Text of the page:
Gafsa Lake, Tunisia
Gafsa is an area that has seen lots of mining in its past, much of it unregulated. Scientists think that some rupture in the rock above the water table resulted in the sudden appearance of Lake Gafsa.
Although Gafsa Lake started out a cool, inviting blue, it quickly became full of algae, and possibly toxic to humans. Not that that stopped locals from bathing in it. In the heat of Tunisia, even a lake full of green sludge is better than no lake at all.
Roopkund Lake, India
There’s an old song from the region around Roopkund, about a mountain goddess who smote a bunch of travelers with a titanic hailstorm. It’s now thought this is a folk memory of a real event, and a freak hailstorm that dropped baseball-sized chunks of solid ice killed all 200 pilgrims in the valley when they couldn’t reach shelter. Over time, the valley filled with water, eventually becoming the skeleton-haunted Roopkund Lake.
Lake Nyos, Cameroon
In 1986 in Cameroon. As locals lay in bed, Lake Nyos quietly released a gigantic bubble of CO2, like the Earth was exhaling. The effect was immediate and horrific. A cloud of deadly gas engulf the region, suffocating anyone in its path. Up to 25 kilometers away, people and animals suddenly fell to the ground, coughing and gasping for air. Flames extinguished. Children died in seconds. Within minutes, 1,746 people and 3,500 animals had died. Entire villages had been wiped out. It remains one of the world’s weirdest natural disasters.
Lake Peigneur, Louisiana
Unlike Lake Nyos, we know for certain what caused the freakish Lake Peigneur disaster. Texaco were drilling for oil when they accidentally punctured the roof of a mineshaft below the lake. Not that knowing the cause makes what happened next any less bizarre or terrifying.
The collapse of the mineshaft created a whirlpool. A whirlpool that became a powerful vortex. A vortex that grew and grew until it became the biggest, scariest sinkhole in human history.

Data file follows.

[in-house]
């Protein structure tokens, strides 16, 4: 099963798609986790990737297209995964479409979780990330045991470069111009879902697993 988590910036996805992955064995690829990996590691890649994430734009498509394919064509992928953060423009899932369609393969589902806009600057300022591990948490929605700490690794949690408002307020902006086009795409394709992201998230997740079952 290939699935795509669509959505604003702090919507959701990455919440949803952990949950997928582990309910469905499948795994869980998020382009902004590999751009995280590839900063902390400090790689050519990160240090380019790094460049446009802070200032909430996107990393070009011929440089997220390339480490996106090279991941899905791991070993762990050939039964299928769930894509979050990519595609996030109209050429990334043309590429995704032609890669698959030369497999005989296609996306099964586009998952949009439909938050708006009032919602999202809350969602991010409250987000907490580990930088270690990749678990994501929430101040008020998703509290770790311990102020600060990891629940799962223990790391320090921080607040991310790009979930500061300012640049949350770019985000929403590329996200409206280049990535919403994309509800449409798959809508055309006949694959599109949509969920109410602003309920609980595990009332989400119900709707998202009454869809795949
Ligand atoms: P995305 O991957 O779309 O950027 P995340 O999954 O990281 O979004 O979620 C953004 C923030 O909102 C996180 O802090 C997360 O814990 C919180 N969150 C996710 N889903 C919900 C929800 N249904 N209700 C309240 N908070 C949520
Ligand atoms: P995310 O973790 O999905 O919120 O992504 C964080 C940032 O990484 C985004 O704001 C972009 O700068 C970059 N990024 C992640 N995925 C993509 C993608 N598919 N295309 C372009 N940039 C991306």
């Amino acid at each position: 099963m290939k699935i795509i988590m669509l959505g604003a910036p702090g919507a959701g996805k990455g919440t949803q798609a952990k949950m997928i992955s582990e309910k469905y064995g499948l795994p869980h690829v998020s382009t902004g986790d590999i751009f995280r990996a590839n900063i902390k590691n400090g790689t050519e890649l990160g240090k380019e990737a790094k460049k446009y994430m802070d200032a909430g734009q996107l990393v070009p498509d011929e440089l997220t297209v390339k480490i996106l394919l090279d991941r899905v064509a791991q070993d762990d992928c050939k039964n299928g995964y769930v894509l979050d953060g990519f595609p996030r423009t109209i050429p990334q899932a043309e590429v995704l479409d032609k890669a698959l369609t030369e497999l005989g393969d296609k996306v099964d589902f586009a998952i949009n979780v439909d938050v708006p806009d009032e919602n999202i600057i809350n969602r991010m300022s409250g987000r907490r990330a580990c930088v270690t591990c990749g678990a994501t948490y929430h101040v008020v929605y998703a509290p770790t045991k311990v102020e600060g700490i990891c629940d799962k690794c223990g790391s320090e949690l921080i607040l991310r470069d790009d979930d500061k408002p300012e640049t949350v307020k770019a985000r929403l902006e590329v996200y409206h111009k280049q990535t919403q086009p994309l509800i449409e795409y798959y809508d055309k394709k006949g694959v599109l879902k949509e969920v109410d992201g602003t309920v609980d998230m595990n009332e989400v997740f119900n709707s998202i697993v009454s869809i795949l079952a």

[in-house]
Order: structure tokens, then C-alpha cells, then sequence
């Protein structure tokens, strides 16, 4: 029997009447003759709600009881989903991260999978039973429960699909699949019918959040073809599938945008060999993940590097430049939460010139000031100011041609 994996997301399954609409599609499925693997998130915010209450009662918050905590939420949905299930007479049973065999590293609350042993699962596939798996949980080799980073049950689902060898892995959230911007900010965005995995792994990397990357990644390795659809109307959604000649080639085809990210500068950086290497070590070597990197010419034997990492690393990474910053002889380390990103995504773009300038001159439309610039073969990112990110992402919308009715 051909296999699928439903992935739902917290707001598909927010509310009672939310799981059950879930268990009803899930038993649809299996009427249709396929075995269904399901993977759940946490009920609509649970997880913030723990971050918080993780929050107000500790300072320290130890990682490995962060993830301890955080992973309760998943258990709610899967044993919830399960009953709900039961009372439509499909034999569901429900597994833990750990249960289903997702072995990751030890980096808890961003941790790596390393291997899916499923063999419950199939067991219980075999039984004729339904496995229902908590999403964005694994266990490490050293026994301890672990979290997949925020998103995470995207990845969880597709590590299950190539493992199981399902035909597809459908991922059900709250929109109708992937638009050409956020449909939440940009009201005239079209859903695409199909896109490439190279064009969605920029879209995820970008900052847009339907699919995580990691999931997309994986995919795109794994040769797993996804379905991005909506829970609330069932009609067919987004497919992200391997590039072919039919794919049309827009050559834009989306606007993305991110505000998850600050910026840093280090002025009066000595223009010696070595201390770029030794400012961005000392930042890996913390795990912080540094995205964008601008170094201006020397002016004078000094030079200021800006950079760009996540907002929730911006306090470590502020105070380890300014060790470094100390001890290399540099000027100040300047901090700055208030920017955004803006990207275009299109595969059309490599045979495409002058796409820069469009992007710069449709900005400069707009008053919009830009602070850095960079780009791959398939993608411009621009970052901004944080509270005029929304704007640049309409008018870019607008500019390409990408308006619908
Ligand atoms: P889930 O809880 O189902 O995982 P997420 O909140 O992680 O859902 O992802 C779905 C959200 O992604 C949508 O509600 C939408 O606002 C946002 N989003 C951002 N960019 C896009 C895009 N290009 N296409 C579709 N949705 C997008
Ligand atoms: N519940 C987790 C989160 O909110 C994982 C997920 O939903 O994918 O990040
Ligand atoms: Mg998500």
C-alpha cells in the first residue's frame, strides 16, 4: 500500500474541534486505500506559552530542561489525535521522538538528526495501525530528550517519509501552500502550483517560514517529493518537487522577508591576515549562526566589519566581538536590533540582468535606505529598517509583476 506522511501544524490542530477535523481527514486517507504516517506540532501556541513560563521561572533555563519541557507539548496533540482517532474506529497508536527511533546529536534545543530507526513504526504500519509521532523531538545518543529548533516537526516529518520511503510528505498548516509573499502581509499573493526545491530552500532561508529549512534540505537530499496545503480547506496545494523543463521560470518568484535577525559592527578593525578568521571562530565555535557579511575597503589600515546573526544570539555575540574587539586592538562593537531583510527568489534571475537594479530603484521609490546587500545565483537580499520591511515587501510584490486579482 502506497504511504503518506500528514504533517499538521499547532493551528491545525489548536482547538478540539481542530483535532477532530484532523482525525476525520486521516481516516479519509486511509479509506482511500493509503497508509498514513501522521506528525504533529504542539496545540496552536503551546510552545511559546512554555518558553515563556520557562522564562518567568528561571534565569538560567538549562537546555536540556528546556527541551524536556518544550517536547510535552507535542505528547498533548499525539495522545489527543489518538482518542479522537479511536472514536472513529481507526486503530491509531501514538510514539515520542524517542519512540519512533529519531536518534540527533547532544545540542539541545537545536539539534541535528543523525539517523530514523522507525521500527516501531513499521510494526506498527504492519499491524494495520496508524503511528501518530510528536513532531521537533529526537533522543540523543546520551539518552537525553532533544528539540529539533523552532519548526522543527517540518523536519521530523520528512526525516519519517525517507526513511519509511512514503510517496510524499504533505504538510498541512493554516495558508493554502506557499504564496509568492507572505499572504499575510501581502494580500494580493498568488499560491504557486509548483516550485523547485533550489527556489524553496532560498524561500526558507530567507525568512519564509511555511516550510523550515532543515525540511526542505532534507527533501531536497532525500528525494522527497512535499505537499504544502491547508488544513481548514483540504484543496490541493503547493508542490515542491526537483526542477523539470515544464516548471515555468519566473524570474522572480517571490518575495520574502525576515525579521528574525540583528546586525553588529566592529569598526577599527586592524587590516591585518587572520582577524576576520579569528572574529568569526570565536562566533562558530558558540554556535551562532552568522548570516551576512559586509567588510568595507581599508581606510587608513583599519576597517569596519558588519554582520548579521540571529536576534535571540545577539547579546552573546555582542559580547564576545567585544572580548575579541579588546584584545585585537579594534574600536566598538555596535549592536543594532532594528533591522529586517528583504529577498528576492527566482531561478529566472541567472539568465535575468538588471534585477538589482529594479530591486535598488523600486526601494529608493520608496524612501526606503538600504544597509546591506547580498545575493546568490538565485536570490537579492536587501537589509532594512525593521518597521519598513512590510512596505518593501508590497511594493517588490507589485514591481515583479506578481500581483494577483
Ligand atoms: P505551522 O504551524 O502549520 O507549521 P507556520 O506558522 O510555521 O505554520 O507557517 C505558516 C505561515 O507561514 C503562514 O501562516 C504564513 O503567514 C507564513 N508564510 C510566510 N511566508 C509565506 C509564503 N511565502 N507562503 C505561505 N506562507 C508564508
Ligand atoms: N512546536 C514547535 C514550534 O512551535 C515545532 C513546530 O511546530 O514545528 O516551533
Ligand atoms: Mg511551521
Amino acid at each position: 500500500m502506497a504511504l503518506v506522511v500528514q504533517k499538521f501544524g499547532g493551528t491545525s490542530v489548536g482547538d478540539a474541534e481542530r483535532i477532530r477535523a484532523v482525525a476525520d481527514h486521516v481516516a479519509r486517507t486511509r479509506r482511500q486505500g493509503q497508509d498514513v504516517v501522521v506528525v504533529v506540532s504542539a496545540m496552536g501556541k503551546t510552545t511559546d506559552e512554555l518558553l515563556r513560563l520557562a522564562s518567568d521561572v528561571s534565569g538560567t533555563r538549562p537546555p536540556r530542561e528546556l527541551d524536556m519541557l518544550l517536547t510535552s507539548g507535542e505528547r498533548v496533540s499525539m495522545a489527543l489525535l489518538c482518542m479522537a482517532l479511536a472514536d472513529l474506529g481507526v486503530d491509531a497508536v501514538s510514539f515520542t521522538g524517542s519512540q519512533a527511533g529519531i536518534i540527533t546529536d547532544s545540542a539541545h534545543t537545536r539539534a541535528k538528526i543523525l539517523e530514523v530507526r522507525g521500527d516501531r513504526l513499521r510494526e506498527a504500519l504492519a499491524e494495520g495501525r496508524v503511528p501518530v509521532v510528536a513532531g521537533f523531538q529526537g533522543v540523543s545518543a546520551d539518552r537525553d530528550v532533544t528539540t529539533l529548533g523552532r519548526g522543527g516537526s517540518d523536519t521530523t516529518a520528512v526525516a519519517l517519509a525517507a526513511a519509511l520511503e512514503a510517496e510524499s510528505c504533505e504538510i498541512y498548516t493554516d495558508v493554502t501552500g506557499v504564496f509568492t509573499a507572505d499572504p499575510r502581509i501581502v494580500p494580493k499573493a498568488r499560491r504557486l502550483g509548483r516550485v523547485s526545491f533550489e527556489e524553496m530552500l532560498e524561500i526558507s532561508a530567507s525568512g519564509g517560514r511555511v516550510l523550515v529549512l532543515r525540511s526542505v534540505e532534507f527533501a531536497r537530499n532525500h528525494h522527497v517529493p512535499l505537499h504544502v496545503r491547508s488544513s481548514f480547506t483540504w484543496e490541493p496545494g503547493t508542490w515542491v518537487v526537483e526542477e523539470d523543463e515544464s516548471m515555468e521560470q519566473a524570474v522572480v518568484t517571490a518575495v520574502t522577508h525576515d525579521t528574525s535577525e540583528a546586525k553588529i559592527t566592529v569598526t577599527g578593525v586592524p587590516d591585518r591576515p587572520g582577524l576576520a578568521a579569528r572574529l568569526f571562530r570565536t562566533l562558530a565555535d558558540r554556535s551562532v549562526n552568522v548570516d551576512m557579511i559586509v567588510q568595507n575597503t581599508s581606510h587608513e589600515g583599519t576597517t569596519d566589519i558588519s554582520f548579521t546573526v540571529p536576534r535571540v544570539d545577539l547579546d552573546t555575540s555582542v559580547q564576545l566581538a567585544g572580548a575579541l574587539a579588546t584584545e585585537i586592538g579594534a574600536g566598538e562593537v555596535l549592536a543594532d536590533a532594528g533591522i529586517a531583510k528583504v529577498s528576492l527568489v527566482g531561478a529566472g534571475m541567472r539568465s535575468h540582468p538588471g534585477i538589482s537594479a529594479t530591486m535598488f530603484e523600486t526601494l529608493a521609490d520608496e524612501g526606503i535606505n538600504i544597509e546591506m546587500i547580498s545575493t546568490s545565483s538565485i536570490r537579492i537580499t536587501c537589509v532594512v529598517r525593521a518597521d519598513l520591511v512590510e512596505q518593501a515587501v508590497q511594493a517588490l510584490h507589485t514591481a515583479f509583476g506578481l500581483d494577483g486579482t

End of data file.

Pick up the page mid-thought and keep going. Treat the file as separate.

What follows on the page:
Baotou Toxic Lake, Inner Mongolia
The lake at Baotou, China, is so new that it doesn’t have a real name. Instead, reports simply refer to it as the ‘Baotou toxic lake’. That the word ‘toxic’ is in its title should be telling enough. Baotou is a manmade lake, created by the mining and refining processes that give us the minerals to power our shiny iPhones. As such, it is one of the most-polluted lakes anywhere on Earth.
Lake Natron, Tanzania
Lake Natron isn’t magical, or cursed, or anything like that. Instead, its waters are filled with natron, a naturally-occurring compound that contains a lot of sodium carbonate, and a bit of sodium bicarbonate. They’re also dangerously hot and have an alkalinity of around pH 10. Anything that tries to drink from the lake usually dies, quickly, and gets immersed in the waters. The natron then does its thing, calcifying the bodies and essentially turning them into stone.
Kawah Ijen Crater Lake Java, Indonesia
At first sight, Kawah Ijen Crater Lake in Indonesia looks almost inviting. But this sky-blue lake at the top of a volcano so the whole thing is so full of sulphur that it periodically bursts into neon-blue flames that are both hypnotic to look at, and so deadly that even getting close can cause you to keel over and die from inhaled fumes.
Pitch Lake, Trinidad
Pitch Lake may have the most-apt name of any lake on Earth. It is a lake made entirely from pitch asphalt, the same stuff we use to surface roads and so-on. You better believe the result is weird. Pitch Lake is so thick in places that you can walk across it… and so dangerously-thin in others that you can slip through its surface, vanishing forever into the murky depths below.
Lost Lake, Oregon
As we saw with Gafsa Lake, it is possible to have a lake just spontaneously appear from nowhere. But what about one that disappears? Lost Lake in Oregon is such a lake. Every summer, the nine-foot deep, 85-acre lake quietly vanishes. Every fall, it reappears again, as if nothing ever happened.
Yellowstone Lake, USA
Literally everybody reading this has heard of Yellowstone Lake. Famously vast, calm, and beautiful, it’s about as far from a ‘strange’ lake as you’re likely to get. At least, it is on the surface. Go diving in its placid depths, and you might just notice an odd dome growing on the bottom. This is the current topmost point of what’s been termed the Yellowstone Super volcano. One day it’s gonna burst. When it does, you can say goodbye to life as we know it.